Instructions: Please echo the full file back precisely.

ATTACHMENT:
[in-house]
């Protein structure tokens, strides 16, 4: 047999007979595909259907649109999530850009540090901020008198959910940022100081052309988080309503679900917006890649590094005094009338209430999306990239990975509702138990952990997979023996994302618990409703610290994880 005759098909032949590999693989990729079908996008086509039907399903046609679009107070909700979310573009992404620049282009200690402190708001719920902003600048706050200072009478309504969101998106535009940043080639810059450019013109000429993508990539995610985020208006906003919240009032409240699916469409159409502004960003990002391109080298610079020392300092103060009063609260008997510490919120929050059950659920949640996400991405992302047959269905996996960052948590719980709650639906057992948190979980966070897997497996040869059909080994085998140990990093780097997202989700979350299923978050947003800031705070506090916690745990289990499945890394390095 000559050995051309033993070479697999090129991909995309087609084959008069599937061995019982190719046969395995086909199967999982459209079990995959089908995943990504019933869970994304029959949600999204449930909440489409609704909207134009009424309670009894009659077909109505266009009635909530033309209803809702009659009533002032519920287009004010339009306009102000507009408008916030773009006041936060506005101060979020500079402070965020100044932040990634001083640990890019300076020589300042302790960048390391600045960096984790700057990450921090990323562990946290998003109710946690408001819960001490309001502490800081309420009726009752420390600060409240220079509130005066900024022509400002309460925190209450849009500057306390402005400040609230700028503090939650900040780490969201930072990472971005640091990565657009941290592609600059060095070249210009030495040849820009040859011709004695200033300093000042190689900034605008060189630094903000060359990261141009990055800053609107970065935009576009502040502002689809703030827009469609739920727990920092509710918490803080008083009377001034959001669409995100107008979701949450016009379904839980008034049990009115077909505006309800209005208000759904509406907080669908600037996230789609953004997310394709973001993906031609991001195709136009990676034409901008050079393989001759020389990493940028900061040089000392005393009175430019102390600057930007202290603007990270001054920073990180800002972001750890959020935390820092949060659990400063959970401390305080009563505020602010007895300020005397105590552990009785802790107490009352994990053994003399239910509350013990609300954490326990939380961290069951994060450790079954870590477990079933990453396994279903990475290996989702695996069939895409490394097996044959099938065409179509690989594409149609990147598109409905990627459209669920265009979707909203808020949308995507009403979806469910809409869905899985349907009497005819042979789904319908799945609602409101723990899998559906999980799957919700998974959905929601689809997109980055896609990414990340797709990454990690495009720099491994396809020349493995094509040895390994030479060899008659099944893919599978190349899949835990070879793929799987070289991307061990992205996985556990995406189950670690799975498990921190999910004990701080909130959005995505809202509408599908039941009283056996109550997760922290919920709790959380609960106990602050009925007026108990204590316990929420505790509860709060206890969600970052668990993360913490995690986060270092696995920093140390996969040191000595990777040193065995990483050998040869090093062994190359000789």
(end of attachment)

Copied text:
[in-house]
């Protein structure tokens, strides 16, 4: 047999007979595909259907649109999530850009540090901020008198959910940022100081052309988080309503679900917006890649590094005094009338209430999306990239990975509702138990952990997979023996994302618990409703610290994880 005759098909032949590999693989990729079908996008086509039907399903046609679009107070909700979310573009992404620049282009200690402190708001719920902003600048706050200072009478309504969101998106535009940043080639810059450019013109000429993508990539995610985020208006906003919240009032409240699916469409159409502004960003990002391109080298610079020392300092103060009063609260008997510490919120929050059950659920949640996400991405992302047959269905996996960052948590719980709650639906057992948190979980966070897997497996040869059909080994085998140990990093780097997202989700979350299923978050947003800031705070506090916690745990289990499945890394390095 000559050995051309033993070479697999090129991909995309087609084959008069599937061995019982190719046969395995086909199967999982459209079990995959089908995943990504019933869970994304029959949600999204449930909440489409609704909207134009009424309670009894009659077909109505266009009635909530033309209803809702009659009533002032519920287009004010339009306009102000507009408008916030773009006041936060506005101060979020500079402070965020100044932040990634001083640990890019300076020589300042302790960048390391600045960096984790700057990450921090990323562990946290998003109710946690408001819960001490309001502490800081309420009726009752420390600060409240220079509130005066900024022509400002309460925190209450849009500057306390402005400040609230700028503090939650900040780490969201930072990472971005640091990565657009941290592609600059060095070249210009030495040849820009040859011709004695200033300093000042190689900034605008060189630094903000060359990261141009990055800053609107970065935009576009502040502002689809703030827009469609739920727990920092509710918490803080008083009377001034959001669409995100107008979701949450016009379904839980008034049990009115077909505006309800209005208000759904509406907080669908600037996230789609953004997310394709973001993906031609991001195709136009990676034409901008050079393989001759020389990493940028900061040089000392005393009175430019102390600057930007202290603007990270001054920073990180800002972001750890959020935390820092949060659990400063959970401390305080009563505020602010007895300020005397105590552990009785802790107490009352994990053994003399239910509350013990609300954490326990939380961290069951994060450790079954870590477990079933990453396994279903990475290996989702695996069939895409490394097996044959099938065409179509690989594409149609990147598109409905990627459209669920265009979707909203808020949308995507009403979806469910809409869905899985349907009497005819042979789904319908799945609602409101723990899998559906999980799957919700998974959905929601689809997109980055896609990414990340797709990454990690495009720099491994396809020349493995094509040895390994030479060899008659099944893919599978190349899949835990070879793929799987070289991307061990992205996985556990995406189950670690799975498990921190999910004990701080909130959005995505809202509408599908039941009283056996109550997760922290919920709790959380609960106990602050009925007026108990204590316990929420505790509860709060206890969600970052668990993360913490995690986060270092696995920093140390996969040191000595990777040193065995990483050998040869090093062994190359000789």